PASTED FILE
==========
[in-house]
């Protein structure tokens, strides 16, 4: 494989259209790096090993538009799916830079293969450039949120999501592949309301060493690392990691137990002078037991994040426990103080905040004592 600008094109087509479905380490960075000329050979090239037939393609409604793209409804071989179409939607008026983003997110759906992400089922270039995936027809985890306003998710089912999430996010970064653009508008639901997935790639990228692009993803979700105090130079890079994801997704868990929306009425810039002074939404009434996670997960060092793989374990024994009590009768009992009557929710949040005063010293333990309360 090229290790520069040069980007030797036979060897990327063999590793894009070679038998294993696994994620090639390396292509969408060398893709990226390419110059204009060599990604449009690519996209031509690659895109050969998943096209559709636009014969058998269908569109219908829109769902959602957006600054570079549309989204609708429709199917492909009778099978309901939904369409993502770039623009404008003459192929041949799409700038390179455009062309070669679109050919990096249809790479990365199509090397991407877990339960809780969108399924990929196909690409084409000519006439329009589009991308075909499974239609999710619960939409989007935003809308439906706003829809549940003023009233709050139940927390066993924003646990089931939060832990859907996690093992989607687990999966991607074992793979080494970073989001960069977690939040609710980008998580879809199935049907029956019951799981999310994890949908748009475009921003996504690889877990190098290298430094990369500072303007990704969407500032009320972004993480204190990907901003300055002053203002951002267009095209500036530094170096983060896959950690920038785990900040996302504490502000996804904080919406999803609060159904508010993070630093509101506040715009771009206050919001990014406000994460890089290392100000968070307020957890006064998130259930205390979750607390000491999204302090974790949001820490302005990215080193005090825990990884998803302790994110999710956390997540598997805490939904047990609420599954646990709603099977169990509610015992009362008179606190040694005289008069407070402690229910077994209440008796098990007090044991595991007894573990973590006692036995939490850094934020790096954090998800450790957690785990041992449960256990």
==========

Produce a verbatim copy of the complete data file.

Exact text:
[in-house]
């Protein structure tokens, strides 16, 4: 494989259209790096090993538009799916830079293969450039949120999501592949309301060493690392990691137990002078037991994040426990103080905040004592 600008094109087509479905380490960075000329050979090239037939393609409604793209409804071989179409939607008026983003997110759906992400089922270039995936027809985890306003998710089912999430996010970064653009508008639901997935790639990228692009993803979700105090130079890079994801997704868990929306009425810039002074939404009434996670997960060092793989374990024994009590009768009992009557929710949040005063010293333990309360 090229290790520069040069980007030797036979060897990327063999590793894009070679038998294993696994994620090639390396292509969408060398893709990226390419110059204009060599990604449009690519996209031509690659895109050969998943096209559709636009014969058998269908569109219908829109769902959602957006600054570079549309989204609708429709199917492909009778099978309901939904369409993502770039623009404008003459192929041949799409700038390179455009062309070669679109050919990096249809790479990365199509090397991407877990339960809780969108399924990929196909690409084409000519006439329009589009991308075909499974239609999710619960939409989007935003809308439906706003829809549940003023009233709050139940927390066993924003646990089931939060832990859907996690093992989607687990999966991607074992793979080494970073989001960069977690939040609710980008998580879809199935049907029956019951799981999310994890949908748009475009921003996504690889877990190098290298430094990369500072303007990704969407500032009320972004993480204190990907901003300055002053203002951002267009095209500036530094170096983060896959950690920038785990900040996302504490502000996804904080919406999803609060159904508010993070630093509101506040715009771009206050919001990014406000994460890089290392100000968070307020957890006064998130259930205390979750607390000491999204302090974790949001820490302005990215080193005090825990990884998803302790994110999710956390997540598997805490939904047990609420599954646990709603099977169990509610015992009362008179606190040694005289008069407070402690229910077994209440008796098990007090044991595991007894573990973590006692036995939490850094934020790096954090998800450790957690785990041992449960256990």